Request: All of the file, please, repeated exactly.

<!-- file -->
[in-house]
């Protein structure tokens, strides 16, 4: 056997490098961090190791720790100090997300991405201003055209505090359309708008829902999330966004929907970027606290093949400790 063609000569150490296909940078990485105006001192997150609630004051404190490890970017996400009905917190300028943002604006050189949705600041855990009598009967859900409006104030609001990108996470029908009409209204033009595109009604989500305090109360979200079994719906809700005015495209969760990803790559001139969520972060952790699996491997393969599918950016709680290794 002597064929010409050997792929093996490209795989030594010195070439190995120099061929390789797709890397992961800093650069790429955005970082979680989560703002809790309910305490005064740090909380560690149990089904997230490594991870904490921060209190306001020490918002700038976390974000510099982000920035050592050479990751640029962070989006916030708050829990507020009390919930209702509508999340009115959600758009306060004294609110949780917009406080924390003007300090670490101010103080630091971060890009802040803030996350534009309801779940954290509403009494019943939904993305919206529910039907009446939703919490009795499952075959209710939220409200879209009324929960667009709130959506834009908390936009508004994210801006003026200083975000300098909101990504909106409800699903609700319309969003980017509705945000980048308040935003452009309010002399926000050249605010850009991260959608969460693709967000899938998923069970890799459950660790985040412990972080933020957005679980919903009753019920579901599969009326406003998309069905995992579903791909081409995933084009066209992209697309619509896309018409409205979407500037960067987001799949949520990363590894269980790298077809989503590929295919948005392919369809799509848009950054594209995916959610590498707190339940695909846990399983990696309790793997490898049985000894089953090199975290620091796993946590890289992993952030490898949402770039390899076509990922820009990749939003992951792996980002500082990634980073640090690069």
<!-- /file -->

[in-house]
């Protein structure tokens, strides 16, 4: 056997490098961090190791720790100090997300991405201003055209505090359309708008829902999330966004929907970027606290093949400790 063609000569150490296909940078990485105006001192997150609630004051404190490890970017996400009905917190300028943002604006050189949705600041855990009598009967859900409006104030609001990108996470029908009409209204033009595109009604989500305090109360979200079994719906809700005015495209969760990803790559001139969520972060952790699996491997393969599918950016709680290794 002597064929010409050997792929093996490209795989030594010195070439190995120099061929390789797709890397992961800093650069790429955005970082979680989560703002809790309910305490005064740090909380560690149990089904997230490594991870904490921060209190306001020490918002700038976390974000510099982000920035050592050479990751640029962070989006916030708050829990507020009390919930209702509508999340009115959600758009306060004294609110949780917009406080924390003007300090670490101010103080630091971060890009802040803030996350534009309801779940954290509403009494019943939904993305919206529910039907009446939703919490009795499952075959209710939220409200879209009324929960667009709130959506834009908390936009508004994210801006003026200083975000300098909101990504909106409800699903609700319309969003980017509705945000980048308040935003452009309010002399926000050249605010850009991260959608969460693709967000899938998923069970890799459950660790985040412990972080933020957005679980919903009753019920579901599969009326406003998309069905995992579903791909081409995933084009066209992209697309619509896309018409409205979407500037960067987001799949949520990363590894269980790298077809989503590929295919948005392919369809799509848009950054594209995916959610590498707190339940695909846990399983990696309790793997490898049985000894089953090199975290620091796993946590890289992993952030490898949402770039390899076509990922820009990749939003992951792996980002500082990634980073640090690069």